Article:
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Sri Lankan Law Forum » Criminal Law Forum » Proof of Rape in Sri Lanka

Proof of Rape in Sri Lanka

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1 Proof of Rape in Sri Lanka on Fri Oct 20, 2017 8:46 pm

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A woman is usually raped when others are not present and there are no witnesses to prove it. But there are other ways of proving rape. These are:
Injuries to the genital area or other injuries if the man has used violence (need not be external)
Torn clothes that can prove that sexual intercourse was without consent
Victim survivor’s description of the accused made to the medical officer at the time of examination
Any recordings (audio or visual), if taken through mobile phones etc.
DNA evidence of the perpetrator such as semen, hair, blood found on the victim-survivor
Previous threats by the perpetrator directed towards the victim-survivor on other occasions, and third party testimonies to support the same, if any

If a woman is raped and the offender is charged with rape, she has to prove in court:
The identity of the man who is accused of committing the crime
Identify all the men involved in case of gang rape. If all the men cannot be identified it may be possible to identify them by other evidence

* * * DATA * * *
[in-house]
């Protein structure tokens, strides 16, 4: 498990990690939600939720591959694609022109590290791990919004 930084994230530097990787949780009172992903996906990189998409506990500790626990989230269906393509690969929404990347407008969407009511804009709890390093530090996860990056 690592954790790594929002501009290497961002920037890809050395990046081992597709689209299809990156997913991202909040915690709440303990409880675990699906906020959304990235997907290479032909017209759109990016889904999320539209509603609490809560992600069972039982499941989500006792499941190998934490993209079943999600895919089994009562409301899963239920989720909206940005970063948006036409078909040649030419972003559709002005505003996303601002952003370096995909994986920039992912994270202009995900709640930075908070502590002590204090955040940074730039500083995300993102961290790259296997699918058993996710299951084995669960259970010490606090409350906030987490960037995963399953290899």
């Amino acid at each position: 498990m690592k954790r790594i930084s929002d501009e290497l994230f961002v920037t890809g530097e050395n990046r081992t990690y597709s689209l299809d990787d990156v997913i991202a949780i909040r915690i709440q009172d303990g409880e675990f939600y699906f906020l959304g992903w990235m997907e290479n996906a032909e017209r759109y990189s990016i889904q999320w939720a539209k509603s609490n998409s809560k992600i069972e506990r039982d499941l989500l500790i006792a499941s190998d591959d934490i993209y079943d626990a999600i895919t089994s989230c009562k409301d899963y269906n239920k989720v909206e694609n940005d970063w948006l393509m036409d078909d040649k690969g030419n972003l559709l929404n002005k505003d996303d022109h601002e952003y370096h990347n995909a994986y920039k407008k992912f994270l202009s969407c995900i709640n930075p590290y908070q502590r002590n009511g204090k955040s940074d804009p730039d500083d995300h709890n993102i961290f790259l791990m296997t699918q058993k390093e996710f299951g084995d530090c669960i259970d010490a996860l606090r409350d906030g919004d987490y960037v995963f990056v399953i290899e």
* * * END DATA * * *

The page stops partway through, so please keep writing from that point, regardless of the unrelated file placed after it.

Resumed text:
That the woman was actually raped
That the woman did not consent to the act

Some difficulties in getting a conviction
Gender bias in law of evidence
Aggressive cross examination
Discriminatory rules of evidence
Difficulty of proving absence of consent

The law on court procedures and practice sometimes work to prevent women from obtaining justice. The absence of consent of the woman or girl is crucial to proving the crime of rape and therefore she will face aggressive cross examination on this issue. In cases of statutory rape however consent is not crucial as the prosecution only has to prove that sexual intercourse took place with a child below 16 years, except in case of married Muslims.

In a situation of custodial rape where the woman is placed under the power or authority of the alleged rapist, absence of consent becomes difficult for the prosecution to prove. Legal experts have expressed concern over this issue and propose the Indian approach to a shift in the burden of proof in cases of custodial rape where the defence is required to prove express consent to intercourse by the woman or girl. (Violence, Law & Women’s Rights in South Asia. Savitri Goonesekere (Ed). SAGE Publications: 2004) The woman’s character and the fact that she willingly had intercourse previously with other men are not relevant to the crime but bias in rules of evidence may in fact result in evidence being led on this subject.

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